Anyway, Albom and his co-hosts were very polite to Brian, and Brian was excrutiatingly polite and pleasant with them.  Which makes me all the more glad that I was hot-headed with Albom.  Predictably, Albom was totally defensive about the Freep.  But I am not so sure, but that Albom now has some real questions about The Jihad.  Albom talks to a lot of people, and he's no dummy.  He works at the same radio station as Frank Beckmann, and it defies comprehension to think that Frank Beckmann hasn't taken Albom aside and told him what a bunch of bullshit the Freep published under the Rosenberg-Snyder byline.  I do think that Albom (unlike Sharp, who was no more involved in the orginal Jihad than was Albom) is more than happy to keep his distance from the Rosenberg shit. 

Section 1

September 1st, 2011 at 9:06 PM ^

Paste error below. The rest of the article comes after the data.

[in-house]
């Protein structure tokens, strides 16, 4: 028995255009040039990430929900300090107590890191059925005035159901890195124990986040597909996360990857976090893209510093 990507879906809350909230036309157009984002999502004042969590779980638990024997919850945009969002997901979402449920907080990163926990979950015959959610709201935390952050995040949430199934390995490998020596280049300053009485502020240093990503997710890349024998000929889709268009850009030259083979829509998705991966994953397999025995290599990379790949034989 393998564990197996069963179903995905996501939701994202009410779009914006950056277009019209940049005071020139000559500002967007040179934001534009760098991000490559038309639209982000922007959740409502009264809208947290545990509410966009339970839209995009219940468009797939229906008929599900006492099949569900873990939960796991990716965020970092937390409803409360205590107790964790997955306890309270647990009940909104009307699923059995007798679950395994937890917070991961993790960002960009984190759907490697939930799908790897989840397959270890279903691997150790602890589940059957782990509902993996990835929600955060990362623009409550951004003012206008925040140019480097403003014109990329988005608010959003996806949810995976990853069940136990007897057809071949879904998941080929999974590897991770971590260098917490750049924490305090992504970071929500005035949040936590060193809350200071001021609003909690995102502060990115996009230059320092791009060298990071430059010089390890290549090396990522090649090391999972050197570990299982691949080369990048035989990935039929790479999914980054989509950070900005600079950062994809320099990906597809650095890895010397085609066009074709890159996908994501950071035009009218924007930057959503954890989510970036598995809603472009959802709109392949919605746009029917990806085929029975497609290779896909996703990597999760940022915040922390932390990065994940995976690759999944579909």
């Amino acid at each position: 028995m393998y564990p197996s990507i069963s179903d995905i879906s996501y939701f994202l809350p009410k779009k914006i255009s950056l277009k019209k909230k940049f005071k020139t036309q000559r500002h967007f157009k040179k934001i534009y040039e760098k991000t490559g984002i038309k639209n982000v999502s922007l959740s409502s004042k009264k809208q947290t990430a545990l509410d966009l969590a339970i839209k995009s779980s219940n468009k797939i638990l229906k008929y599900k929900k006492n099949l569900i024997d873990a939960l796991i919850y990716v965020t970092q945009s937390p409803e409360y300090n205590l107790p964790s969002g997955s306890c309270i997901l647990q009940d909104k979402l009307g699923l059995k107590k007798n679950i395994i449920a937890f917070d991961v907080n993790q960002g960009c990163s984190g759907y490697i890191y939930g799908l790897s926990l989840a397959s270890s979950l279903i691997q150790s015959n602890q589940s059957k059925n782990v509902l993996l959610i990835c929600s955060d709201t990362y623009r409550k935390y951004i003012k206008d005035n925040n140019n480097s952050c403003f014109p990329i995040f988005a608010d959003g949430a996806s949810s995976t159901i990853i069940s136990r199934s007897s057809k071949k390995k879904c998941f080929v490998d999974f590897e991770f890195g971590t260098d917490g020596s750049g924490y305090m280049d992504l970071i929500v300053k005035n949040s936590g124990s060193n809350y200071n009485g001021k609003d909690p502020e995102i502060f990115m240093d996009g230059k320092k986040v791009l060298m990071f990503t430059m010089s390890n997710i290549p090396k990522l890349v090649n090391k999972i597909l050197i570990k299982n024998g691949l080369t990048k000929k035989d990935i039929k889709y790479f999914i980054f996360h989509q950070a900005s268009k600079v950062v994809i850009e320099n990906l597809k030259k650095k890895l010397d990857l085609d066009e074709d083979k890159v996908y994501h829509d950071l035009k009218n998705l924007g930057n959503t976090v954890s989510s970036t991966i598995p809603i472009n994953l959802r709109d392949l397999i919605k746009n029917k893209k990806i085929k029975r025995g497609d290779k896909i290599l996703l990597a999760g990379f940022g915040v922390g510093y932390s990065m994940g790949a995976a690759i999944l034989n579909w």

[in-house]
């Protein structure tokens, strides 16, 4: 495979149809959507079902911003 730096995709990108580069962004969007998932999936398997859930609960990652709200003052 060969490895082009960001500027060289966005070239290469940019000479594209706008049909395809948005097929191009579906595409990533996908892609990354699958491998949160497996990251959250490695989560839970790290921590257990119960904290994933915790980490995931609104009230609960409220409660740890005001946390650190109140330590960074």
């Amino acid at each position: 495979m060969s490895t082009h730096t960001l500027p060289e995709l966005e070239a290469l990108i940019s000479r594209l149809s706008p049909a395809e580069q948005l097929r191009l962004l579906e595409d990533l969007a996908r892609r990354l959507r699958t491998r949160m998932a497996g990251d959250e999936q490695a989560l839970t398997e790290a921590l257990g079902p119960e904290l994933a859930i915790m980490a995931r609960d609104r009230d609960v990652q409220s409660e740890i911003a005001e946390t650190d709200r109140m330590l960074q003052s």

I'm trying to remember; I think Albom's broadcast partner said something like, "How long did we have that guy on?"  It was interesting.  Funny thing is I was on my way in the car to the Tigers game that night, and so I was a little distracted.  I think it was about 10 minutes, which is a long time on talk radio.

Fuzzy Dunlop

September 2nd, 2011 at 7:43 AM ^

Seriously? You describe calling into a radio show as being an "interview subject"? I can't even tell if you're being intentionally dishonest or just incredibly hubristic. Either way, it's ironic (but not surprising) that our resident scold on journalistic ethics would type something so misleading.

Congratulations on your two year anniversary of calling into a radio show.


September 1st, 2011 at 5:58 PM ^

It sounds like such a fairy tale.

Like when he wouldn't answer Dave Brandon's call til his wife was by his side.

How he wouldn't wear red because of 'Ohio'.

He would have walked to Michigan from California.

He gets Mattison for a DC.

He gets Denard for a QB.

He refuses to make a negative comment about RR, JT, Ohio...